100 years ago at Antonio Bay, California, a ship was wrecked due to a false beaconlight, enveloped by a sinister fog. The ship's occupants return to punish the descendants of those responsible for their deaths - their arrival heralded by the fog inexorably rolling into Antonio Bay once again.
Made in 1979 The Fog has never enjoyed the same favourable attention as its illustrious forerunner Halloween. The cast Adrienne Barbeau, Janet Leigh, Jamie Lee Curtis, Hal Holbrook and B movie legend Tom Atkins really give this film its legs with good believable performances. There is also the additional treat of a John Houseman cameo at the start, which sets the scene for the yarn. The revenge story about a group of lepers betrayed by the residents Antonio Bay and tricked out of their fortune is a juicey one. The locations and the pre CGI fog effects are vivid and realistic. The music by John Carpenter gives the proceedings a suitable sense of forboding as the little island is shrouded in the ghostly fog. I really like this film as it has many scenes that will make you jump and its a great one to watch on a cold winters night. The disc has an excellent Makin Of Featurette that fills in any questions us viewers may have. Its hard to believe its thirty years old now. So if you like creepy ghost stories without to much gore then you should give this a look. Its a million times better than the recent ghastly remake inexplicably made by John Carpenter a few years ago.
Was this review helpful to you?
This was the first horror film I ever saw and continues to be one of my favourites. Living on the coast, I had always found the fog to be slighty eerie, and this film just confirmed what I had always known- there's something in the fog! The re-make loses most of the atmosphere that makes this a classic, so I hope that people reading this are ready for a real scare. The opening scene, with the old man telling the story to a group of children around a campfire, is one example of how the original is superior to the remake.The way the film is shot and how the music rests just on the edge of your subconcious is a masterpiece in editing, the acting is just cheesy enough to remind you that this is from the 70's without being ridiculous, and the vague shapes in the mist will stay in your mind for a long time. Even now, I hesitate when leaving the house when it is foggy. An amazing film, that taught me the meaning of fear.
Was this review helpful to you?
We all know how good The Fog is, so skipping over the movie, let's get down to the quality of the Blu ray disc:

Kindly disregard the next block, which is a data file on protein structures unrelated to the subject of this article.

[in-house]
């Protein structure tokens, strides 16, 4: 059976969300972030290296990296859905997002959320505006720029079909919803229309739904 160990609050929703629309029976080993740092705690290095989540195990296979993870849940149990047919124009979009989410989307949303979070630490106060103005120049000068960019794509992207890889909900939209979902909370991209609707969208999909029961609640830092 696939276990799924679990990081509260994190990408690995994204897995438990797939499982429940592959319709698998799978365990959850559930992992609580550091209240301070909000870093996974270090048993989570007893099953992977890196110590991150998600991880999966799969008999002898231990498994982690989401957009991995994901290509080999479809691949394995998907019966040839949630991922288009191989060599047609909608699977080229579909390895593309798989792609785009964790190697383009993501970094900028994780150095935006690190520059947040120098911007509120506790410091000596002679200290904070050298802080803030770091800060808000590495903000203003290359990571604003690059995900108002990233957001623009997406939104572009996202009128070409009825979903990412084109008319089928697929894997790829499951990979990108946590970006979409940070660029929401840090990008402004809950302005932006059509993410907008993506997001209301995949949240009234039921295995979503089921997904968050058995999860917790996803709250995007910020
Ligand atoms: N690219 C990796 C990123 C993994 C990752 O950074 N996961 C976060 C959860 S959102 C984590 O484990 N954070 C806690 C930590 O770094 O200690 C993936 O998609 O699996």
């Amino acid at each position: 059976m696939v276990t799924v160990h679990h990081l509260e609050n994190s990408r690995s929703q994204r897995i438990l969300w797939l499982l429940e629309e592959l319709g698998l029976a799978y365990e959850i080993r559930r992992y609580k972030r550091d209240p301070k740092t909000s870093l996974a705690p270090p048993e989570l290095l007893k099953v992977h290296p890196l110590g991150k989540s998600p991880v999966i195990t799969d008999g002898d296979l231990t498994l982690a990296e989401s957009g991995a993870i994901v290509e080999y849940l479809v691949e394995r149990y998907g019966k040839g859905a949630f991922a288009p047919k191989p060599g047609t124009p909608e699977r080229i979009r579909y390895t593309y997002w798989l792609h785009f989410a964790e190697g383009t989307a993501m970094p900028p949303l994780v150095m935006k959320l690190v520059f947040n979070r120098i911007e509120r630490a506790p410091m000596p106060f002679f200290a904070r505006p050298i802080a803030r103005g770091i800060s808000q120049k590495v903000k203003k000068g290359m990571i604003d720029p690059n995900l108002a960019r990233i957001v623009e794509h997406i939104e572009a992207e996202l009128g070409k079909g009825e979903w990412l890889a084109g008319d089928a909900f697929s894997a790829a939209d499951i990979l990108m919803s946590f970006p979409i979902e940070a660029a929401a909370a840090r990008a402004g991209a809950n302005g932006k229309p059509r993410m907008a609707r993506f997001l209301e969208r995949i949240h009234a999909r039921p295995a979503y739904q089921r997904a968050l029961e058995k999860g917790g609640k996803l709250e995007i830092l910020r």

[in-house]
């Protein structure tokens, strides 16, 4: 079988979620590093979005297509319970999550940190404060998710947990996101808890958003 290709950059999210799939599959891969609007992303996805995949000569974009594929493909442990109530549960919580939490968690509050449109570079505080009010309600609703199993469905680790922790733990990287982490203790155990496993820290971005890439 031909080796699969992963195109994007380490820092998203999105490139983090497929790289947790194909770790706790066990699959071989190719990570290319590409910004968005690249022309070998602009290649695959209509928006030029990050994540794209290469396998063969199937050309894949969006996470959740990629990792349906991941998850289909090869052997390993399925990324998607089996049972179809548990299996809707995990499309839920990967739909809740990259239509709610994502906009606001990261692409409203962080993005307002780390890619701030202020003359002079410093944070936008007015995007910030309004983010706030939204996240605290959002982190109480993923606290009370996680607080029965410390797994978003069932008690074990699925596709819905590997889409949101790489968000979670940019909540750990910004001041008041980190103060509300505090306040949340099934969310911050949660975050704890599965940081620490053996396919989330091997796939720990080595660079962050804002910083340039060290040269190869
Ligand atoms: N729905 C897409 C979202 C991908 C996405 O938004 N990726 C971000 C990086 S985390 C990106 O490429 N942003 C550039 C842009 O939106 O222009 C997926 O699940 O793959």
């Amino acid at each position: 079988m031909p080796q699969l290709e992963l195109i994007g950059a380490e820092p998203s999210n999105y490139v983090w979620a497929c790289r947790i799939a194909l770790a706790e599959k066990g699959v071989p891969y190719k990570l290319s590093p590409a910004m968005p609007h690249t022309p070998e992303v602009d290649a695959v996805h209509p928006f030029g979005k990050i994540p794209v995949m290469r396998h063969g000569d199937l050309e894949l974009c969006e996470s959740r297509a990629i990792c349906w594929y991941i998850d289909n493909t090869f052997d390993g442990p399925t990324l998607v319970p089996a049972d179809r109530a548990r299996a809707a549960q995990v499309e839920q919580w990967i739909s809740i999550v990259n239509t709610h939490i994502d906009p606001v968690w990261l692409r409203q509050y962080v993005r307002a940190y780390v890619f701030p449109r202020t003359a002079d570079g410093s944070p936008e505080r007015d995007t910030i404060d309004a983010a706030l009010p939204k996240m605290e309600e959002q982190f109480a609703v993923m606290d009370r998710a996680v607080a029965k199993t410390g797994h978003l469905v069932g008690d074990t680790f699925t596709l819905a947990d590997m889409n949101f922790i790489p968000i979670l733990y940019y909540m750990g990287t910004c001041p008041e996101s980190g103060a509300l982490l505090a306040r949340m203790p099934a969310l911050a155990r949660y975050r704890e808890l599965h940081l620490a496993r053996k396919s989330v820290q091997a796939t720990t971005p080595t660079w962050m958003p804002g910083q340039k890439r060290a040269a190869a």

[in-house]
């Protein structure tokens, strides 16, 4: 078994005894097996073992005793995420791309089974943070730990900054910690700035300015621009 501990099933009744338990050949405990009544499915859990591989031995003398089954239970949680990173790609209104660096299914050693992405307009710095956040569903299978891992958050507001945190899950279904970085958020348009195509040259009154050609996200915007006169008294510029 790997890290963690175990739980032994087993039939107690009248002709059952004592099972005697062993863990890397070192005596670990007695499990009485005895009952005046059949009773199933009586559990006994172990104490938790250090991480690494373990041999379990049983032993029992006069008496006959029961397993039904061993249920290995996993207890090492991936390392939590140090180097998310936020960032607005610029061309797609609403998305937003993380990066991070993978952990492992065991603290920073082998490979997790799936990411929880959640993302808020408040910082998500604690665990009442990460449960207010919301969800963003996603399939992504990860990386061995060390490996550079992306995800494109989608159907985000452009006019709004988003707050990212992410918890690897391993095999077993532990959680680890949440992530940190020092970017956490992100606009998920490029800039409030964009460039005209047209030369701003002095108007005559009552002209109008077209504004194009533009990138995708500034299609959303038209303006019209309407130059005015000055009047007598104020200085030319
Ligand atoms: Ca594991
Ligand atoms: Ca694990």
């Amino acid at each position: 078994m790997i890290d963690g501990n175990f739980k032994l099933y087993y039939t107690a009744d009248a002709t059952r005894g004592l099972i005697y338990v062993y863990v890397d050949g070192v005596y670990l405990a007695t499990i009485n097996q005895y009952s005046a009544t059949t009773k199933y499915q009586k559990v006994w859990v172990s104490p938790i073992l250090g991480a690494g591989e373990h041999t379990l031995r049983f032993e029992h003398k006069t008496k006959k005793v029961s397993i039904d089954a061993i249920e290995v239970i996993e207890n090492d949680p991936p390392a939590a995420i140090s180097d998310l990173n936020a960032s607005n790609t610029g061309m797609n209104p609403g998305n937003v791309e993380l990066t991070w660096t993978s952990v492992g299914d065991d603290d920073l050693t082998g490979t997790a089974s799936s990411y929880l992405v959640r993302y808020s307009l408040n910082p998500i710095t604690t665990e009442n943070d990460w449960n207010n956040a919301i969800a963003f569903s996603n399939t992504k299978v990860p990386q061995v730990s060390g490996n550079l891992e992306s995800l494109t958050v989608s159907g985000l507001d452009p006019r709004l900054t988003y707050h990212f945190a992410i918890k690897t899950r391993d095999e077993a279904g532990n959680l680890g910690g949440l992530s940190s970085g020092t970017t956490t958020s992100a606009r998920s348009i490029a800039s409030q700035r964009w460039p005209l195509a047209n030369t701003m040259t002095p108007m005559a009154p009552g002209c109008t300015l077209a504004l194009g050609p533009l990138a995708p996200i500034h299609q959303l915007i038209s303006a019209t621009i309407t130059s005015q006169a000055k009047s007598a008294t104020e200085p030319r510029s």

First off, the picture isn't a vast improvement over the DVD but it has its moments. The coastal scenes are bright enough and the night-time views of the ocean have a depth to them the DVD did not. But generally the picture is still quite soft and at times there is blurring. The dark scenes work reasonably well, but the format serves to show the limitations of the photography and film stock. Not something to show off your Blu-ray but I've seen worse. Picture: 3/5
The audio is a big improvement over the DVD. The DTS sound space is filled and the mix is impeccable for an old-ish movie. The music is handled well and the oppressive pounding of the score augments the movie perfectly. Only the voice mix seems to be a little one dimensional, but that's due to the sound mix of the time. Audio: 4/5
The extras are beyond terrible. The fact the standard 2 disc DVD has an outstanding commentary, trailers, docs etc and the Blu-ray has naff all, is inexcusable. Optimum have once again sold UK customers short and should be shot. Or worse, they should lose the rights to distribute these movies on Blu-ray. Extras: 0/5
(Reviewed on: Samsung LCD 40" Series 6 100mhz, 1080p Sony BDP350 Sony STDR-850 5.1 surround sound amp)
The Fog. Directed by John Carpenter. Produced by Debra Hill. Written byJohn Carpenter, Debra Hill. Starring Adrienne Barbeau Jamie Lee Curtis Tom Atkins John Houseman Janet Leigh Hal Holbrook. Music by John Carpenter. Release date. February 8, 1980. Running time 89 minutes. Region 2. Aspect Ratio: 16:9 - 1.85:1. Budget $1 million. Box office $21,378,000 (domestic).
Trivia. 1)Bennett, Father Malone's assistant at the beginning of the film, was played by John Carpenter but was uncredited. 2)Tom Atkins' character mentions Bodega Bay. That is the scene of another horror movie, The Birds (1963). When Tippi Hedren's character pulls into town, all hell starts to happen. In this movie, when Jamie Lee Curtis' character pulls into town, all hell starts to break loose. 3)The role of Father Malone was originally offered to Christopher Lee who believed the character to be the 'father of the community'. However Lee proved unavailable and Hal Holbrook was eventually cast. 4)Blake, the lead ghost, was played by makeup special make up effects artist Rob Bottin. 5)Director John Carpenter shot this movie in just 30 days. 6)Adrienne Barbeau's first theatrical feature. 7)Kurt Russell was offered a role. 8)John Carpenter wrote the part of DJ Stevie specifically for his then wife Adrienne Barbeau. 9)Extensive re-shoots were done after the first screening when director and studio executives decided that the movie wasn't scary enough. Additional scenes shot include close-ups of death scenes (specifically stab wounds), the scene with Jamie Lee Curtis and the walking corpse in the morgue, and the finale with Adrienne Barbeau on top of the lighthouse.Read more ›